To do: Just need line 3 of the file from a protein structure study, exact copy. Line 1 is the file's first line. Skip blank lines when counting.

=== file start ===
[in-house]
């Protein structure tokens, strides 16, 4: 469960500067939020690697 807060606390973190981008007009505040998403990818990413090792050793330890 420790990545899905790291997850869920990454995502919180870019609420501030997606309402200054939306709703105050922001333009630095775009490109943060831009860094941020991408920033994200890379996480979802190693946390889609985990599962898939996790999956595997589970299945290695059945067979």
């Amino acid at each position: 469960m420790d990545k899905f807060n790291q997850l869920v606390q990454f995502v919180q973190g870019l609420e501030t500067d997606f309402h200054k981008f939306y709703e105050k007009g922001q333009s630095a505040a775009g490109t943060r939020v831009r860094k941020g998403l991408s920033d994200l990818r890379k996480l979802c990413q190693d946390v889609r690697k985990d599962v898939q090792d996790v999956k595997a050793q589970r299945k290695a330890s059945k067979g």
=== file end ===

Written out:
């Amino acid at each position: 469960m420790d990545k899905f807060n790291q997850l869920v606390q990454f995502v919180q973190g870019l609420e501030t500067d997606f309402h200054k981008f939306y709703e105050k007009g922001q333009s630095a505040a775009g490109t943060r939020v831009r860094k941020g998403l991408s920033d994200l990818r890379k996480l979802c990413q190693d946390v889609r690697k985990d599962v898939q090792d996790v999956k595997a050793q589970r299945k290695a330890s059945k067979g």